All preparations related to the election day have entered the final stage. Chief among these are security measures taken to avert any untoward incident, and to make the entire polling process foolproof.
Consequently, the Election Commission of Pakistan (ECP) and Lahore City Police have shortlisted the key polling stations that are more vulnerable. Whereas, ahead of the election 2013, 21,000 polling stations across the country were declared “sensitive,” this time the number has come down to 17,007.
Interestingly, the digits in Punjab remain the same, at 5,487. But the number of sensitive polling stations in Lahore city alone has gone up — to 717, of the total 3,885 stations set up inside 1,734 buildings.
Eighty per cent polling stations are the same where election related activities took place during the previous general election. As such, it should be easier for the concerned authorities to plan things. Though, any surety about the election day would still not be possible.
Each of Lahore’s National Assembly constituencies of 124, 125, and 136 has more than seven dozen sensitive polling stations earmarked. These include areas of Shadbagh, Gwalmandi, Naulakha, Misri Shah, Gujjar Pura, and Racecourse in NA-124; Data Darbar, Shafiqabad, Islampura, Lower Mall, and Mozang in NA-125; and Raiwind, Maanga Mandi, Chungi, and Sundar in NA-136.
“The Election Commission of Pakistan has classified such polling stations as ‘Sensitive’ and ‘Highly Sensitive’,” says Huda Gohar, Public Relations Officer at ECP’s Punjab chapter.
The criterion of this division is based on “area and crime rates,” she adds. “The proportion of crime in certain constituencies, profile of the contesting candidates and events in previous elections contribute vitally to preparing the list.”
According to Gohar, CCTVs will be effective in and around the said polling stations. Besides, personnel of Army and Rangers are being deployed. “They have got special directives to patrol the areas prior to and during polling.”
The Lahore Police, on the other hand, has bracketed all sensitive polling stations in one category, called “A.” This is based on the incidences of rivalry in the said constituencies, unwarranted occurrences in the previous election that include aerial firing and brawls between party workers.
Along with the 25,000 personnel of Pakistan Army and Rangers, 36,000 Police force including 16,000 volunteers would be deployed. Most of these volunteers have previously participated in the polling day activities in May 2013. This time around, however, they are going to face rigorous scrutiny. The exercise is meant to distinguish anyone who has any political affiliations with a political party or group.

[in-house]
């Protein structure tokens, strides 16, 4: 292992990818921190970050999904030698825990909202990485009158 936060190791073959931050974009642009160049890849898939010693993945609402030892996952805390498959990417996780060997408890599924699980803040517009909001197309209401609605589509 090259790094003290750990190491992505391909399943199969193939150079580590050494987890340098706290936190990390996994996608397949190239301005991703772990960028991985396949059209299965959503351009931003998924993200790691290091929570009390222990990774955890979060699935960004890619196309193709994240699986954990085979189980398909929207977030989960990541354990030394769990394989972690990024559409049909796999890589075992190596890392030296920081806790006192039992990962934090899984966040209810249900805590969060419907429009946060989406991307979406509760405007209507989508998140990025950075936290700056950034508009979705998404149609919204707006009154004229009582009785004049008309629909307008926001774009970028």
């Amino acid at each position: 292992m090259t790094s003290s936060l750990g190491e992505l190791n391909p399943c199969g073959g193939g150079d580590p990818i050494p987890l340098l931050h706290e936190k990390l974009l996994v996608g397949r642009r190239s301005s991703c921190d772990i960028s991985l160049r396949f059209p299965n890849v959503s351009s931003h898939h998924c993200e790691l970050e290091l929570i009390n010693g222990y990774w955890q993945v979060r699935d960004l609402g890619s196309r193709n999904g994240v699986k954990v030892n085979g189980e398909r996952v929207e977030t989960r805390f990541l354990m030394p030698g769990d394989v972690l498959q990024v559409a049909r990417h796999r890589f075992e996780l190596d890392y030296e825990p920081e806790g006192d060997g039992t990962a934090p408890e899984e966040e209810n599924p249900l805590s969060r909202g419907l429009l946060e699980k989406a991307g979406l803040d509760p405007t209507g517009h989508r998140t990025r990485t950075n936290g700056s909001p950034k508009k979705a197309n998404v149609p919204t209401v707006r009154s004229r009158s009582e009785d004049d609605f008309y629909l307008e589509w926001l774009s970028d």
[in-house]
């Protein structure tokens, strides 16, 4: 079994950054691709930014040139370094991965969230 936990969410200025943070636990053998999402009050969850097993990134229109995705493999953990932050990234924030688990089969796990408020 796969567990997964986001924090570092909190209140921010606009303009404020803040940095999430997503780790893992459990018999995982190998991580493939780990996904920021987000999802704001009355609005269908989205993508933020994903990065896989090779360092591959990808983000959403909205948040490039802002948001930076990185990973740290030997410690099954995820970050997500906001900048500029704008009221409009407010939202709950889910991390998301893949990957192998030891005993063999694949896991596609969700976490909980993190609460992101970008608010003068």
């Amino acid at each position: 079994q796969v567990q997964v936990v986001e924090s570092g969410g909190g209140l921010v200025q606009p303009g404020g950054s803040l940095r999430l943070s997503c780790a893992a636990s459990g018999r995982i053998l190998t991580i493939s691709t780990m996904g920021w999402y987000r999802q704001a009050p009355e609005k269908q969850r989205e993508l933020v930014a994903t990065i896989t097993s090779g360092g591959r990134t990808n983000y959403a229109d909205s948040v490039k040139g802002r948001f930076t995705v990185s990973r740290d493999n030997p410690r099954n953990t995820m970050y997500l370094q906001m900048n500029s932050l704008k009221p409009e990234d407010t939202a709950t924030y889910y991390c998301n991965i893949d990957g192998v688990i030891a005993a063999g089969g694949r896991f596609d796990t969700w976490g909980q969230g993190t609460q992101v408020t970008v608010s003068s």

The volunteers are expected to take up administrative duties only, such as keeping the lines of voters intact, looking after the facilities available at polling stations, and helping the security forces whenever required — without use of weapons.
At least six constables shall be tasked to perform their duties on each of the Category A polling station. Their strength may increase up to eight which shall include a senior subordinate.
Moreover, the city police has been equipped with an inclusive blueprint to mark the activities of the polling day safe and innocuous.
“The plan is set for the entire polling day, especially at the sensitive polling stations,” says Ammara Athar, Superintendent Police, Security, Lahore, talking to TNS. “It includes five essential phases, chiefly installation of CCTVs, digital monitoring, an emergency helpline, alternative power supply, and advanced wireless sets with the ability to make video calls.”
Athar also speaks of meticulously pre-checking the buildings in which all polling stations would be set up, before finalising a security strategy.
This is for the first time that all polling stations have been attached to the Google Maps, and these shall be monitored from the Control Room (CR) set up especially for the purpose in Qurban Lines. Latest LTA wireless sets have been purchased to make videos inside the polling stations and to connect visually with the CR as and when required.
Athar admits that in the previous elections, “load shedding and unavailability of alternative power supply caused many problems. Back then, several polling stations had to face issues at the time of counting. Most of the candidates lodged complaints of rigging also. That is why we have equipped every polling station with alternative power supply and also provided emergency lights to the staff in case of a persistent problem.”
“The interim Punjab government is working with full competence in providing necessary help to security forces’ needs, and is trying to take all necessary actions to make the atmosphere safe for the voters,” says Ahmed Waqas Riaz, provincial minister for Information and Culture.
“To this effect, sufficient funds have been provided to concerned departments. Conducting elections is a huge task, and the government together with all concerned departments is trying its best utmost to pull it off.”
The minister also says he is seeking the cooperation of the candidates and political parties in maintaining peace on the polling day.